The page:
All courses are for graduate credit from Washington College. Tuition charge is $675 for each three-credit course, plus a $50 deposit. There are no additional college fees. Classroom materials are included in the tuition charge. For complete course or registration information, call 1-800-433-4740, or register online at
Washington College also offers Master's degrees in English, History and Psychology. Information and detailed course descriptions can be found online at, or by contacting the Registrar's Office, Washington College, 300 Washington Avenue, Chestertown, MD 21620, phone 410-778-7299.

Washington College Announces 2003 Summer Field School In Archaeology

Chestertown, MD, April 23, 2003 — The Washington College Department of Sociology and Anthropology is offering a six-week summer archaeological field school from June 2 to July 11, 2003. The eight-credit program—open to both college students and adults—will teach excavation and lab techniques; remote sensing; artifact identification, dating and analysis; and mapping and surveying of archaeological sites using both theodolite and GPS. Hands-on fieldwork at local colonial-era sites will be augmented by lectures and special presentations, laboratory work, and trips to regional sites and museums.
The course will be taught by Dr. John Seidel, assistant professor of anthropology and environmental studies and an expert on Maryland archaeology, underwater archaeology and historic preservation. Activities will be split between the excavation site and the Washington College Public Archaeology Laboratory housed in the College's restored colonial-era Custom House on the Chester River.
Interested students are encouraged to apply early. Limited housing on the Washington College campus may be provided on a first-come, first-served basis. Students must enroll in ANT 296 Section 10 and 11, Archaeological Field School. Each section carries four credits. Tuition for the eight-credit program is $2,080, excluding housing costs. Other costs include approximately $45 for texts and $20 for tools. For more information and registration forms, contact Dr. John Seidel at 410-778-7756, or via e-mail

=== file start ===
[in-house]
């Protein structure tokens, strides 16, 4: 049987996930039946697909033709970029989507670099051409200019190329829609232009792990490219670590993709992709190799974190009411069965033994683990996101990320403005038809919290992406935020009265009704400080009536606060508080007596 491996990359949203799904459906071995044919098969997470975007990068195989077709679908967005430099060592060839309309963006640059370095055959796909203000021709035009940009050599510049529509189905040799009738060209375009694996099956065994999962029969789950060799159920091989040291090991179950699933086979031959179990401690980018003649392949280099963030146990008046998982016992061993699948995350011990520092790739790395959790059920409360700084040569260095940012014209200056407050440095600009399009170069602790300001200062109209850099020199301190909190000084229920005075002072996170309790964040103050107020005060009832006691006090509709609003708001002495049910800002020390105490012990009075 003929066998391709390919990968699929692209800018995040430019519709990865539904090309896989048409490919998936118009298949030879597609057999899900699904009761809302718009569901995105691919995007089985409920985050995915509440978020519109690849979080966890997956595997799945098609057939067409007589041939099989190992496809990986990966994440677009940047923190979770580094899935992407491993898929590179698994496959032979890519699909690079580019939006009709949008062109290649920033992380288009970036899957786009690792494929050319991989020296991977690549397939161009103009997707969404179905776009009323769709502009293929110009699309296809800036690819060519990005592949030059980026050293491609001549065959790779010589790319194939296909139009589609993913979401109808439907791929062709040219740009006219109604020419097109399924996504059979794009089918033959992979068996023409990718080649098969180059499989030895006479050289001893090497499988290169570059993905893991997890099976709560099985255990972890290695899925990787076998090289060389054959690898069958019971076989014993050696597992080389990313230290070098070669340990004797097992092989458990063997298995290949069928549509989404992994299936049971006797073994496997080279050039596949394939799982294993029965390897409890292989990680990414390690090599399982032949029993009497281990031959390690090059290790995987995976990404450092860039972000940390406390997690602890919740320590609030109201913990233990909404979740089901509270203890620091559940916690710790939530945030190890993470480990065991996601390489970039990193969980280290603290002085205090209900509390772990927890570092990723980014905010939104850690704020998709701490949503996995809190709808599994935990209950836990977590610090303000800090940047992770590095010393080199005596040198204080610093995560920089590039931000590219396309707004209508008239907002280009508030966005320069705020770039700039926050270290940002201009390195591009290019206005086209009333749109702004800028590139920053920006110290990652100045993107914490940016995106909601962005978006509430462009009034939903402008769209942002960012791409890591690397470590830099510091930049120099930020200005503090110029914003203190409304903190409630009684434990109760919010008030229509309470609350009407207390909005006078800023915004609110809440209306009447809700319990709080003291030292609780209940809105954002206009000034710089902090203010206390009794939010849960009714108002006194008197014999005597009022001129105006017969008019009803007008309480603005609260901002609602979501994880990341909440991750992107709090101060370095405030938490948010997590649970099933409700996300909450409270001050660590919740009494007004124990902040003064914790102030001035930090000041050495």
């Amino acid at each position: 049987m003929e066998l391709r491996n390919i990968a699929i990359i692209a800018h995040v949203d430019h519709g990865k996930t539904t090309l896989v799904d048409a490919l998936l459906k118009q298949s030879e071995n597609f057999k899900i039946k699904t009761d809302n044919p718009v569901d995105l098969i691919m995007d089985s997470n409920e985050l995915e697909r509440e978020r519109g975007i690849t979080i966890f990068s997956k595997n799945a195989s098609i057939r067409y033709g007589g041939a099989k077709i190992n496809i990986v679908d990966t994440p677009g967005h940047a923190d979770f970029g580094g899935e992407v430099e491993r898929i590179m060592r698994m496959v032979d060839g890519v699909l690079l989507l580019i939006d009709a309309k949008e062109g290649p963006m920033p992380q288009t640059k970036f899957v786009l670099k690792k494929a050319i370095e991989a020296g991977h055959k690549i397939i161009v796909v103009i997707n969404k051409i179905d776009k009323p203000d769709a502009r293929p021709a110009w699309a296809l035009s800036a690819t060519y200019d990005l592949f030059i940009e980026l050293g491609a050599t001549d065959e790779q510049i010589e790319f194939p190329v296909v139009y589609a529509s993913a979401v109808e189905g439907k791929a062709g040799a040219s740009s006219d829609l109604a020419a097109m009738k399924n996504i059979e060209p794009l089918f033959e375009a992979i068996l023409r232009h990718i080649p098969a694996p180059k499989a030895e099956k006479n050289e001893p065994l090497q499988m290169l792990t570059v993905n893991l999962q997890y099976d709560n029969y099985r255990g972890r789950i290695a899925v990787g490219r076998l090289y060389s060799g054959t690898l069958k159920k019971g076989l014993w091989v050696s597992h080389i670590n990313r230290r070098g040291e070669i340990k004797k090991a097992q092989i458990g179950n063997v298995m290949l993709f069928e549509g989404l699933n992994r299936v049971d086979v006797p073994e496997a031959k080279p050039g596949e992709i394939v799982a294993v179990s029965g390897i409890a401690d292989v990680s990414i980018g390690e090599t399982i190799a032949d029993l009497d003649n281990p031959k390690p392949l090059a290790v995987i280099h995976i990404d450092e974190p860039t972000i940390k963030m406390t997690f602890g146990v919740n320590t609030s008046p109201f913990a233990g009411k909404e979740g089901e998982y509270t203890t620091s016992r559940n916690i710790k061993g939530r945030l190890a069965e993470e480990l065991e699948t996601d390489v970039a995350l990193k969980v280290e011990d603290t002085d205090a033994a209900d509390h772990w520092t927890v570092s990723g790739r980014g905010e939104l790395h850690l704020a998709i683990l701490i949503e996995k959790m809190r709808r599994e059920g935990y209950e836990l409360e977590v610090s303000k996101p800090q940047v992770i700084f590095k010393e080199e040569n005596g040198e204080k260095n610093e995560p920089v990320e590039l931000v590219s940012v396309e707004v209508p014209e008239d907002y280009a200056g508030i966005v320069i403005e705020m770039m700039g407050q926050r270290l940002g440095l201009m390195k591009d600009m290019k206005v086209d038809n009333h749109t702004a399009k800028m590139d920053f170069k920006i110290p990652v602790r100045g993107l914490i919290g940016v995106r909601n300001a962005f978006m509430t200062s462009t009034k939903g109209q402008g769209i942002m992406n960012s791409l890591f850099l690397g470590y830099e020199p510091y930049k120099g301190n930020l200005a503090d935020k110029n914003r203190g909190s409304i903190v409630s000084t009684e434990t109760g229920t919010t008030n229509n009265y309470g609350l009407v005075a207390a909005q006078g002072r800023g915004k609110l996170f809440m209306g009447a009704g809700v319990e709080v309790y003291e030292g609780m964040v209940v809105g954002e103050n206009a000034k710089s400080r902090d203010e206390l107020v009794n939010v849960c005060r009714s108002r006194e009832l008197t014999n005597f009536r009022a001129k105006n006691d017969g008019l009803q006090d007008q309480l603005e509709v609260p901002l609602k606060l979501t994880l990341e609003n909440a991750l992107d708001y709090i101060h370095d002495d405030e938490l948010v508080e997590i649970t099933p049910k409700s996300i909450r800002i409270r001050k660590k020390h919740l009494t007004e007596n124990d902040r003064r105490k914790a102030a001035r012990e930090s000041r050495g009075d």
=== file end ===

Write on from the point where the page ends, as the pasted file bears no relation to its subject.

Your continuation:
Monday, April 21, 2003

Washington College Announces Summer 2003 Graduate Courses In English, History And Psychology

Chestertown, MD, April 21, 2003 — Students, educators and mental healthcare professionals are invited to register for Summer 2003 graduate courses at Washington College. The College offers Master of Arts degrees in English, History and Psychology that can help meet requirements for advanced professional certifications. English classes begin May 5 and end June 12; history and psychology classes begin June 2 and end July 26. The following courses will be offered during the summer:
ENG 506-10 Literary Romanticism in the US, Tuesday/Thursday, 7:00-9:00 p.m.
ENG 597-10 Wordsworth, Coleridge, and Keats, Monday/Wednesday, 7:00-9:30 p.m.
HIS 514-10 Modern America: The U.S. since WWII, Monday/Wednesday, 7:00-9:30 p.m.
HIS 598-10 Economic History of Medieval Europe, Monday/Wednesday, 7:00-9:30 p.m.
HIS 598-11 Stalinism in Russia, Tuesday/Thursday, 7:00-9:30 p.m.
PSY 502-10 Biological Foundations of Human Behavior, Monday/Wednesday, 7:00-9:30 p.m.
PSY 570-10 Introduction to Counseling, Monday/Wednesday, 12:00-2:30 p.m.
PSY 598-10 Drugs and Behavior Tuesday/Thursday, 7:00-9:30 p.m.
All summer classes will be held on Washington College's Chestertown campus. Students must pre-register by May 19 for courses in history and psychology to guarantee texts. The Bookstore will be open 6:00-7:00 p.m. on May 5-6 and June 2-3 for students to purchase their texts. Graduate tuition is $750 per course plus a non-refundable course registration fee of $50. A late registration fee of $150 per course will be assessed for students who register after the first week of classes. Pre-registration forms will be accepted at the Registrar's Office in person, by mail, by phone at 410-778-7299, or by fax at 410-810-7159.
For complete information on Washington College's graduate course offerings, including detailed course descriptions and registration forms, visit online, or contact the Registrar's Office, Washington College, 300 Washington Avenue, Chestertown, MD 21620, phone 410-778-7299.

Washington College To Honor Actress Linda Hamilton, Alumnus Roy Ans At 221st Commencement, May 18

Chestertown, MD, April 21, 2003 — Actress Linda Hamilton will be the keynote speaker at Washington College's 221st Commencement on Sunday, May 18, 2003. In recognition of her accomplishments on stage and screen, Hamilton will receive an Honorary Doctor of Fine Arts. Alumnus Roy P. Ans '63 also will be honored with the Alumni Citation of Excellence, presented by the Washington College Alumni Association in recognition of meritorious service to the College. Commencement begins at 10:30 a.m. on the campus lawn (in case of rain, Cain Gymnasium). The ceremony will be simulcast in the Tawes Theatre of the Gibson Performing Arts Center.
Among the highlights of this day are the announcement of the George Washington Medal and Award, the highest academic honor bestowed by the College, and the Sophie Kerr Prize—the largest undergraduate literary prize in the nation. A talented graduating senior will receive a check for $61,000 this year, the 36th year that the prize has been awarded.